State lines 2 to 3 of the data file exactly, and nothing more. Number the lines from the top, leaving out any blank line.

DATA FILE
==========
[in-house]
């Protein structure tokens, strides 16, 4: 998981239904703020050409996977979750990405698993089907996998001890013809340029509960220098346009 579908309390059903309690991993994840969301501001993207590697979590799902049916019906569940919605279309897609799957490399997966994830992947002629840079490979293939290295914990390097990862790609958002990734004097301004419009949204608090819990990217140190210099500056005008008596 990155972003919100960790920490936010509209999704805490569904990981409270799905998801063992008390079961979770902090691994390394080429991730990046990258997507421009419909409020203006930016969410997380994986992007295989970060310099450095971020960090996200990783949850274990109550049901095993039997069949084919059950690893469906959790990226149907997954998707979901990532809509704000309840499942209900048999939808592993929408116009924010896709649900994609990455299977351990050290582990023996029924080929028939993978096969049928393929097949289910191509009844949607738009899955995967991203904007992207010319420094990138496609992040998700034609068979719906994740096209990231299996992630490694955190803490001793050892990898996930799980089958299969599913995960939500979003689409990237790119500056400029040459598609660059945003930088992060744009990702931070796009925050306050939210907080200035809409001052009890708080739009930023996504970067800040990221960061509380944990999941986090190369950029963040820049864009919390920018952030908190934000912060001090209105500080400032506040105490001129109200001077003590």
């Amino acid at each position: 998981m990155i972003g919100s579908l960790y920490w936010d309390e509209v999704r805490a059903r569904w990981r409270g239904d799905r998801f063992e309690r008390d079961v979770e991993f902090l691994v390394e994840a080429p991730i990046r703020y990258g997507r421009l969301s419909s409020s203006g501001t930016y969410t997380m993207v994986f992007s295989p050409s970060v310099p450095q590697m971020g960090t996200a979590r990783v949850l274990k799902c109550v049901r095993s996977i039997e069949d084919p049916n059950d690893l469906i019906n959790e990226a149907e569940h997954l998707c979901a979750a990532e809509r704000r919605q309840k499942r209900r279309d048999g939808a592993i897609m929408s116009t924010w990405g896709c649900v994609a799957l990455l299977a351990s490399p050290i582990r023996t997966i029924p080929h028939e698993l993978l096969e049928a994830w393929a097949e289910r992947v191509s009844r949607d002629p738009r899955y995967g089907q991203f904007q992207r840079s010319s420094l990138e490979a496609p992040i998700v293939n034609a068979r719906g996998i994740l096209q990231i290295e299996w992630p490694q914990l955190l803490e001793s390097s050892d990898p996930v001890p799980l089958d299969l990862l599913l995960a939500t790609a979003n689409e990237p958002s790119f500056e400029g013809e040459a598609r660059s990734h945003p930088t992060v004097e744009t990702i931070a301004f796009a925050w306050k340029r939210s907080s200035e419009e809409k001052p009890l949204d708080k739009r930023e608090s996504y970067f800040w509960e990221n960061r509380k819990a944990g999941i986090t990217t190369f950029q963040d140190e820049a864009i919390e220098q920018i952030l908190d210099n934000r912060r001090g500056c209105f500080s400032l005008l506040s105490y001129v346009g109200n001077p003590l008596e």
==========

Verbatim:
């Protein structure tokens, strides 16, 4: 998981239904703020050409996977979750990405698993089907996998001890013809340029509960220098346009 579908309390059903309690991993994840969301501001993207590697979590799902049916019906569940919605279309897609799957490399997966994830992947002629840079490979293939290295914990390097990862790609958002990734004097301004419009949204608090819990990217140190210099500056005008008596 990155972003919100960790920490936010509209999704805490569904990981409270799905998801063992008390079961979770902090691994390394080429991730990046990258997507421009419909409020203006930016969410997380994986992007295989970060310099450095971020960090996200990783949850274990109550049901095993039997069949084919059950690893469906959790990226149907997954998707979901990532809509704000309840499942209900048999939808592993929408116009924010896709649900994609990455299977351990050290582990023996029924080929028939993978096969049928393929097949289910191509009844949607738009899955995967991203904007992207010319420094990138496609992040998700034609068979719906994740096209990231299996992630490694955190803490001793050892990898996930799980089958299969599913995960939500979003689409990237790119500056400029040459598609660059945003930088992060744009990702931070796009925050306050939210907080200035809409001052009890708080739009930023996504970067800040990221960061509380944990999941986090190369950029963040820049864009919390920018952030908190934000912060001090209105500080400032506040105490001129109200001077003590």
């Amino acid at each position: 998981m990155i972003g919100s579908l960790y920490w936010d309390e509209v999704r805490a059903r569904w990981r409270g239904d799905r998801f063992e309690r008390d079961v979770e991993f902090l691994v390394e994840a080429p991730i990046r703020y990258g997507r421009l969301s419909s409020s203006g501001t930016y969410t997380m993207v994986f992007s295989p050409s970060v310099p450095q590697m971020g960090t996200a979590r990783v949850l274990k799902c109550v049901r095993s996977i039997e069949d084919p049916n059950d690893l469906i019906n959790e990226a149907e569940h997954l998707c979901a979750a990532e809509r704000r919605q309840k499942r209900r279309d048999g939808a592993i897609m929408s116009t924010w990405g896709c649900v994609a799957l990455l299977a351990s490399p050290i582990r023996t997966i029924p080929h028939e698993l993978l096969e049928a994830w393929a097949e289910r992947v191509s009844r949607d002629p738009r899955y995967g089907q991203f904007q992207r840079s010319s420094l990138e490979a496609p992040i998700v293939n034609a068979r719906g996998i994740l096209q990231i290295e299996w992630p490694q914990l955190l803490e001793s390097s050892d990898p996930v001890p799980l089958d299969l990862l599913l995960a939500t790609a979003n689409e990237p958002s790119f500056e400029g013809e040459a598609r660059s990734h945003p930088t992060v004097e744009t990702i931070a301004f796009a925050w306050k340029r939210s907080s200035e419009e809409k001052p009890l949204d708080k739009r930023e608090s996504y970067f800040w509960e990221n960061r509380k819990a944990g999941i986090t990217t190369f950029q963040d140190e820049a864009i919390e220098q920018i952030l908190d210099n934000r912060r001090g500056c209105f500080s400032l005008l506040s105490y001129v346009g109200n001077p003590l008596e």